Growers are advised to take full advantage of an early harvest and decent soil moisture to maximise pre-drilling control of problem grassweeds.
This year there have been serious infestations – not only of the well-documented blackgrass, but also of ryegrass and bromes in many winter cereal crops.
With seed return likely to be high, Agrii trials manager Steve Corbett says aiming for a minimum of two or even three flushes of weeds sprayed off with a good-quality glyphosate before cereal sowing would be ideal.
“With this season’s oilseed rape coming off well before the end of July, most growers will have at least six, if not eight, weeks before their autumn cereal drilling,” he points out.
“Indeed, they may even have up to three weeks between wheat harvesting and winter rape drilling in many cases.”
Recent rainfall for many parts of the country has also made soil moisture conditions favourable, almost guaranteeing a good chit with the correct stubble management.
Agrii’s work at its Stow Longa blackgrass trial site in Cambridgeshire shows the level of grassweed control achieved pre-drilling is one of the most important factors to enable growers to go into the autumn with a clean crop, perhaps even more important with such high seed return this summer.
“Two flushes of stubble weeds are infinitely better than one in reducing the grassweed seed burden ahead of planting, and three are even better,” explains Mr Corbett.
“This is because each flush of weed seedlings suppresses subsequent germinators, so when the seed bank is high, plenty of seedlings are left to emerge in the crop,” he adds.
With good stubble management, Mr Corbett says a good flush of blackgrass can be achieved within two or three weeks.
“Effective spraying off as soon as it comes through the ground will allow another flush a further two or three weeks later, even without any extra cultivation.”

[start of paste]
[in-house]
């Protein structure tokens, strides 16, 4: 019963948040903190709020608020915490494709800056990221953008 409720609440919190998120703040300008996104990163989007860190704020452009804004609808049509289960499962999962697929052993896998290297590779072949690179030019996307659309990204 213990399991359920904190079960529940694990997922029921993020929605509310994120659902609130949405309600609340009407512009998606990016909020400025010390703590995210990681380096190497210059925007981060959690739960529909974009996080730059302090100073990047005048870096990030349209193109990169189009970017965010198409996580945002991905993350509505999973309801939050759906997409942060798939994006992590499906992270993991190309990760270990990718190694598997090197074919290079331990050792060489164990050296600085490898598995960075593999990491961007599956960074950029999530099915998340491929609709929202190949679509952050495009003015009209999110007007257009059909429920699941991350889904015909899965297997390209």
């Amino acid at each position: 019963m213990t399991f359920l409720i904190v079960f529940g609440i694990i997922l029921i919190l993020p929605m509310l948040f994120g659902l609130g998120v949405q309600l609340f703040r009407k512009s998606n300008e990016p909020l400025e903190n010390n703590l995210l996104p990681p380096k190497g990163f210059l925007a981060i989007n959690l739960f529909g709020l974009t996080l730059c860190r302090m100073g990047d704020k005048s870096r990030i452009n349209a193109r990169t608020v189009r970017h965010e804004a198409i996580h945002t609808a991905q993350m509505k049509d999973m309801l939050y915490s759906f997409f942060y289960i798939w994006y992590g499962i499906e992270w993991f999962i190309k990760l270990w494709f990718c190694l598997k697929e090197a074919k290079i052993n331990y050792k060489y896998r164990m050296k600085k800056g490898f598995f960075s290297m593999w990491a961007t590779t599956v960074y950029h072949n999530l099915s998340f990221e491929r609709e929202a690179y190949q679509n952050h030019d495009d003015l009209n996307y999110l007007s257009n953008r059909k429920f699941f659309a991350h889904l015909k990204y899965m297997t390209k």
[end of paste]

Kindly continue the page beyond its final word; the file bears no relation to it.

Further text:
Getting a quick and effective kill from the broad-spectrum herbicide applied after each flush of weeds is crucial and the Stow Longa trials have revealed the advantage of opting for the latest modern Roundup (glyphosate) products.
Mr Corbett says reliability is a big factor and Roundup has performed quicker, has better rainfastness and has the ability to cope with drier conditions and hard water.
“Unlike many other glyphosates, it is approved for post-planting pre-emergence as well as multiple pre-drilling uses.
“This means that, with care, you can get an additional round of control in to tackle any weeds emerging in the seed-bed ahead of the crop if you want to,” explains Mr Corbett.
On ground suffering particular grassweed problems, Mr Corbett strongly advises growers to delay wheat sowing until mid-October wherever possible to give even greater time for weed emergence and effective treatment ahead of drilling.
He also points out that Agrii’s Stow Longa studies have shown major advantages from rotational ploughing, providing it is of sufficient quality to effectively bury the bulk of the blackgrass seed at depth and is not followed by ploughing the following year to bring it back into the germination zone.
“Effective glyphosate treatment and delayed drilling is equally essential here. This is especially important wherever blackgrass seed is well spread throughout the soil profile.”
Agrii’s stale seed-bed tips
- Good, even straw chopping and spreading
- Shallow cultivation immediately after combining with accurately set machinery
- Rapid and effective consolidation of the top few inches of cultivated soil
- Spraying-off blackgrass growth as soon as it is evident (at the one- to two-leaf stage)
- Using a quality glyphosate with proven efficacy under challenging conditions
- Applying the correct rate of glyphosate with the right nozzle and forward speed
- Spraying off at least one further weed flush ahead of drilling